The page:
Fire suppression systems are an organization’s first line of defense against mobile equipment fires so it’s vital that the onboard suppression system be able to detect a fire quickly and accurately. There are two common fire detection methods among fire suppression system manufacturers: linear wire and spot sensors. What’s the difference? Is one more effective than the other? What are the pros and cons of each method? Let’s explore the answers to these questions and more.
Fire Detection Method #1: Linear Wire
One detection method used in fire suppression systems is linear wire. This two-conductor wire is coated with a special heat-sensitive polymer barrier that, when exposed to temperatures of 356°F and greater, melts and creates a short. A control panel in the machine’s cab detects this short and actuates the system to suppress the fire.
What are the pros of using linear wire for fire detection?
- Linear wire has a lower upfront cost and is easier and faster to install.
- Linear wire only has two connection points, reducing overall maintenance and service time.
- It is easy to identify where the fire originated on the machine by looking at the linear wire, aiding in fire investigation efforts.
- Vibration has less of an impact on linear wire.
- Coil guard is available as an added protection for linear wire. It safeguards against abrasion and makes the wire stand out on the machine to deter unnecessary damage or cuts by maintenance personnel.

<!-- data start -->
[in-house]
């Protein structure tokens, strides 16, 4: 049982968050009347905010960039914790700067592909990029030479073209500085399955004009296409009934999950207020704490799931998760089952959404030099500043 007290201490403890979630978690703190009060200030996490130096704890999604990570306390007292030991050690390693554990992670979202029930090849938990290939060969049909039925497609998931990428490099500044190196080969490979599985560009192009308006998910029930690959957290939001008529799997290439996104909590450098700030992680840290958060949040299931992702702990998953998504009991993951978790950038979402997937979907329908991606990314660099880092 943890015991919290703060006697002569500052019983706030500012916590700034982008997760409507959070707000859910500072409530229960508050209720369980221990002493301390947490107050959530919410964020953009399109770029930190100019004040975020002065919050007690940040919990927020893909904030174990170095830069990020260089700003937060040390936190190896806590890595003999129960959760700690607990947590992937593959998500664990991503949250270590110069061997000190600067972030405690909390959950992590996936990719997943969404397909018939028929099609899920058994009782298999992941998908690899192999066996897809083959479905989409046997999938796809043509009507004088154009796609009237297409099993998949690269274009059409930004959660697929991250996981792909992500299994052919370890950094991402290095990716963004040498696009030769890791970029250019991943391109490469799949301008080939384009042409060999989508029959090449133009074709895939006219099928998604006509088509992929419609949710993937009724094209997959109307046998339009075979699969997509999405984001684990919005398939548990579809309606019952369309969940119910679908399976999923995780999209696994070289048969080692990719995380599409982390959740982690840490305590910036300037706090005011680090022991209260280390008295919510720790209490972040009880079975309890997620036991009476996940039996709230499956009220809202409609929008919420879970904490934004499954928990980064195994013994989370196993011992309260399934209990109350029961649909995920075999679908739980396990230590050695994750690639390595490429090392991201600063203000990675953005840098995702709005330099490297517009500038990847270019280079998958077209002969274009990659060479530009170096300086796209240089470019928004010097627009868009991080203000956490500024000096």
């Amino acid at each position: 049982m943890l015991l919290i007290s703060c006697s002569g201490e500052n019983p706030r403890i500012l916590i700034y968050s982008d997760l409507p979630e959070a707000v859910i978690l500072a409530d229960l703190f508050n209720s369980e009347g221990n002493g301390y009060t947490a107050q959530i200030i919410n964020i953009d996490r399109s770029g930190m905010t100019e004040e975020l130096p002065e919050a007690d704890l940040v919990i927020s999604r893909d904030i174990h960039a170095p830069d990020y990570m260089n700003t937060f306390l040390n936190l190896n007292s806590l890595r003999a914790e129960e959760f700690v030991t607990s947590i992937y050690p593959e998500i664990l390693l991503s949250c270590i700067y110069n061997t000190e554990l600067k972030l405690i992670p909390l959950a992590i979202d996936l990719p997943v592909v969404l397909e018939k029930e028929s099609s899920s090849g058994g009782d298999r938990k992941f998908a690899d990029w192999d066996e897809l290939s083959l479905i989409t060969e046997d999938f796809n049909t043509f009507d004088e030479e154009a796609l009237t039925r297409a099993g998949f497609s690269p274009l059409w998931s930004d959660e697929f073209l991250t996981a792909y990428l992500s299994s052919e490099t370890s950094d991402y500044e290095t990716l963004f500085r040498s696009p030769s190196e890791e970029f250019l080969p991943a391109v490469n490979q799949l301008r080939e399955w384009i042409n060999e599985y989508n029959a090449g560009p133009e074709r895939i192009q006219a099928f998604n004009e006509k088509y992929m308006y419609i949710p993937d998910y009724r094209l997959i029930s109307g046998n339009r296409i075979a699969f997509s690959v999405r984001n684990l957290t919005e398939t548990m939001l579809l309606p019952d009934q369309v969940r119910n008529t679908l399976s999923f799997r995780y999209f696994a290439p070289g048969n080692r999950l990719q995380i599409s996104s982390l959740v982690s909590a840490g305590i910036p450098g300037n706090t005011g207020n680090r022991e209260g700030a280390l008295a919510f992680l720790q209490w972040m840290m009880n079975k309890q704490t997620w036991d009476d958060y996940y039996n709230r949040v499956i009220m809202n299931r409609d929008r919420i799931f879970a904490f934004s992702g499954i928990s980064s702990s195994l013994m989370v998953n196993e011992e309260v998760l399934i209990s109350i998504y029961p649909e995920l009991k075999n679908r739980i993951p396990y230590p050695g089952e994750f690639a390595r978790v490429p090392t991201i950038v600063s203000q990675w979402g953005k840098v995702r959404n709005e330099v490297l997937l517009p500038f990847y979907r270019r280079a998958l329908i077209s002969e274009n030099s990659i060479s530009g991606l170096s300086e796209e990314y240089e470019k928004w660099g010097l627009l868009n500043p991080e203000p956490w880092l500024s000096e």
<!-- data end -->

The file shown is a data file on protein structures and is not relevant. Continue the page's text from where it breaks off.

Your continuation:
And some of the cons of using linear wire vs. spot sensors?
- Linear wire requires a slightly higher temperature to signal a fire than sensors.
- After a fire event, the complete linear wire detection loop must be replaced.
- Linear wire is not resettable, meaning if high temperatures quickly lower below the 356°F threshold for system activation, the system will still discharge, and the wire will require total replacement.
- If damage is found on the linear wire during maintenance and inspections, the entire detection loop requires replacement.
Fire Detection Method #2: Spot Sensors
Another detection method commonly used in fire suppression systems is spot sensors. These sensors are typically comprised of a thermostatic switch mounted to a bracket. And, when exposed to continuous temperatures of 300°F, the sensor’s switch will snap closed to indicate a fire, signaling a control panel in the machine’s cab to initiate a system discharge and suppress the fire.
What are the pros of using spot sensors for fire detection?
- Sensors offer earlier detection since they require a lower temperature to indicate a fire.
- Once they detect a fire, sensors without damage can be reused vs. requiring replacement.
- If sensors need to be replaced due to fire damage or regular wear and tear, they can be replaced individually without the need to replace all sensors on the machine.
What are some of the cons of spot sensors when compared to linear wire?
- Spot sensors come with a higher upfront cost.
- Installation can be timely due to necessary splicing and crimping, as well as the need to mount sensors in a specific orientation.
- Spot sensor inspection takes more time, as each sensor must be examined and heat tested individually.
- It might be hard to identify which sensor detected a fire.
- Sensors are less ideal for environments with high amounts of vibration.
With all the facts in hand, you can make an informed decision about the best detection method for your heavy equipment’s fire suppression system. And, if there are additional questions, a fire suppression expert is available to assist. Afterall, fast and accurate fire detection – every time – is crucial to protecting your operators, your operation, and your profits.